The House of Commons doesn’t sit in August which means life for MPs takes on a different rhythm than most of the rest of the year. There is no need to be in Westminster for debates and votes but that doesn’t mean that work stops.
At a ministerial level, there is less need to be in the office. However, the red boxes – full of correspondence to sign and policy documents to read and comment upon – continue to be sent and worked through.
The media work continues, too. This usually means journeys into London for a tour of TV and radio studios before heading home. Occasionally, and with a bit of luck, a TV company can be persuaded to drive out to Herts and film me from my front garden. This is convenient although a little surreal. One moment, pottering around home in shorts and T-shirt, then put on a suit, talk about tax avoidance on Sky News whilst neighbours wander past.
Constituency work, of course, continues with regular surgeries and so on. Last week, I had a chance to revisit the Hospice of St Francis.
I have known the team there for many years now, first visiting the hospice on its old site in Shrublands Road before I was even the MP.
In recent months, it has been able to open its last two beds, taking it up to 14. This has long been an ambition and is the maximum number the current buildings can take. But it is important to remember that the Hospice of St Francis is not just about support for those who are resident. Many others benefit from the Spring Centre – those who visit in the day for support and care – as well as other organisations who get advice from Dr Ros Taylor and her team.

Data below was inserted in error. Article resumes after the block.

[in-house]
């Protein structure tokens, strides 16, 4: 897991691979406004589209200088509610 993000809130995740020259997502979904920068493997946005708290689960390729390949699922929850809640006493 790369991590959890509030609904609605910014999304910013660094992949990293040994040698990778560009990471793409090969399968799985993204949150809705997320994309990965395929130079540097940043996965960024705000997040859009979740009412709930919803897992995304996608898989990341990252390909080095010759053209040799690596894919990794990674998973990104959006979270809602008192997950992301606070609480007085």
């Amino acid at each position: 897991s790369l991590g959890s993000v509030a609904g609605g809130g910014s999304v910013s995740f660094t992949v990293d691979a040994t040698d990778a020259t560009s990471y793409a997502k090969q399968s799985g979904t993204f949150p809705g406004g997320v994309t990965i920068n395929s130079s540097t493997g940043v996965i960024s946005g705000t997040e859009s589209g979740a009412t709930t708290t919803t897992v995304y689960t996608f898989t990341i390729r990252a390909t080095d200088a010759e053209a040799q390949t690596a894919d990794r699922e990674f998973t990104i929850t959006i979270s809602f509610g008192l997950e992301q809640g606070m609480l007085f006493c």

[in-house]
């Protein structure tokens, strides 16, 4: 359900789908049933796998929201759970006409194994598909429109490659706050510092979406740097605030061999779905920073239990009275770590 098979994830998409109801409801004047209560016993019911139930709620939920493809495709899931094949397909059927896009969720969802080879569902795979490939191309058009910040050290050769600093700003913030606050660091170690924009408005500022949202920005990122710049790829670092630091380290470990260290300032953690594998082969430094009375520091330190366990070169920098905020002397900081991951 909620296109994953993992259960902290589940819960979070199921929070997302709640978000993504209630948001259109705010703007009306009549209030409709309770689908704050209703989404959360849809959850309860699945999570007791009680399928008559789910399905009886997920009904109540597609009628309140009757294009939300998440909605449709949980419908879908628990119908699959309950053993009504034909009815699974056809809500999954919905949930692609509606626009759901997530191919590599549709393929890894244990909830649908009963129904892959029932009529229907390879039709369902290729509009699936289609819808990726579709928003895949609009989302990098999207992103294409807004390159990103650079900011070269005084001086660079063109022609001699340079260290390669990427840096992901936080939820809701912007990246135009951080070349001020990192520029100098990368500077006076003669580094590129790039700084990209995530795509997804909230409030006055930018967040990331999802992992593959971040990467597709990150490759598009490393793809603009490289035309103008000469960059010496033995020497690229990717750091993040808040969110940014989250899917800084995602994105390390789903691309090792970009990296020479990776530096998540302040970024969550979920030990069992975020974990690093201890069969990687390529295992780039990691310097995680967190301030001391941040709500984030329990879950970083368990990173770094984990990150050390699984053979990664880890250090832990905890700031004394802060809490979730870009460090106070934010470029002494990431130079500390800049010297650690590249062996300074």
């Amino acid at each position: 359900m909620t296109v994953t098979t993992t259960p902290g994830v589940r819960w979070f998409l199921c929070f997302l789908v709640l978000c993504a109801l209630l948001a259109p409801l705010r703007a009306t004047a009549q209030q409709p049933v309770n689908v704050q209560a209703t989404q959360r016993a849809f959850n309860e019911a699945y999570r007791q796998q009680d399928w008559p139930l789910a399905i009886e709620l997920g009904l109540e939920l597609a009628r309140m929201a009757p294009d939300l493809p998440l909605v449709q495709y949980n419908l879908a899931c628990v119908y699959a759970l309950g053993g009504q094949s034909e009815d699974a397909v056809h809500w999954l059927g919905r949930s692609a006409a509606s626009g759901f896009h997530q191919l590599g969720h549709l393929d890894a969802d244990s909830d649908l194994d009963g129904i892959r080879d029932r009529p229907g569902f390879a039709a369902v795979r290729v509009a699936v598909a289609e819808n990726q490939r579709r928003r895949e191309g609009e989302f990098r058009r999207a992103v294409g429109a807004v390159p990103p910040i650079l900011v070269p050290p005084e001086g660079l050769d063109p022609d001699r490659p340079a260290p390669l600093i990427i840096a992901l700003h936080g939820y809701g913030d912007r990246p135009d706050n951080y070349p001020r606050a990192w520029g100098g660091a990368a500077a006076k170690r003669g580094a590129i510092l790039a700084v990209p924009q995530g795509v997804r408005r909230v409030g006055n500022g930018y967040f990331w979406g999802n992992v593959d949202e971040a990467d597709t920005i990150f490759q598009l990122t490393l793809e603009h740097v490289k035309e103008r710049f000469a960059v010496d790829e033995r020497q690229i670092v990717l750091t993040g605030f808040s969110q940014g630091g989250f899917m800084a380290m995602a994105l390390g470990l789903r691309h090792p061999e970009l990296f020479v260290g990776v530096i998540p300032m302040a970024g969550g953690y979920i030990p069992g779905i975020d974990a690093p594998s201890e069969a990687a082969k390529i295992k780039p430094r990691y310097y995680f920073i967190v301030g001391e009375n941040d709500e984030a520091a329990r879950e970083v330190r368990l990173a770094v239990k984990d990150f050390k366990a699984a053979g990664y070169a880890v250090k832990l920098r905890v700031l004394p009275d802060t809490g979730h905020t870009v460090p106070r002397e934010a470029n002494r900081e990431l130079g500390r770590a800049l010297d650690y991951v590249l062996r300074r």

As it happens, after my hospice visit, I called in at Kilfillan Nursing Home in Berkhamsted to meet residents. The hospice and the nursing home have a close relationship which has meant that those Kilfillan residents entering their final hours have not had to be admitted to hospital.
I was also struck by the fact that the support the Hospice of St Francis provides is not just for those terminally ill. It is also a caring and supportive environment for family members who may spend a great deal of time at the hospice and who have to come to terms with the loss of a loved one. Kimberley McLaughlin of the hospice also told me of the support it now provides for those in remission who may also face challenges.
Dacorum is fortunate in the strength of the hospice here. In addition to the Hospice of St Francis, Rennie Grove Hospice Care does wonderful work. Both organisations rely on volunteers and also charitable donations.
For obvious reasons, legacies are an important part of the income for the hospice movement.
One measure which the government has brought in which may prove to be helpful to these organisations is the ability to reduce your inheritance tax bill (cutting the rate from 40 per cent to 36 per cent) if you leave at least 10 per cent of your taxed estate to a charity. Do get legal advice on this if this is of interest.
David Gauke is the Conservative MP for SW Herts. You can contact him via www.davidgauke.com or on 01923 771781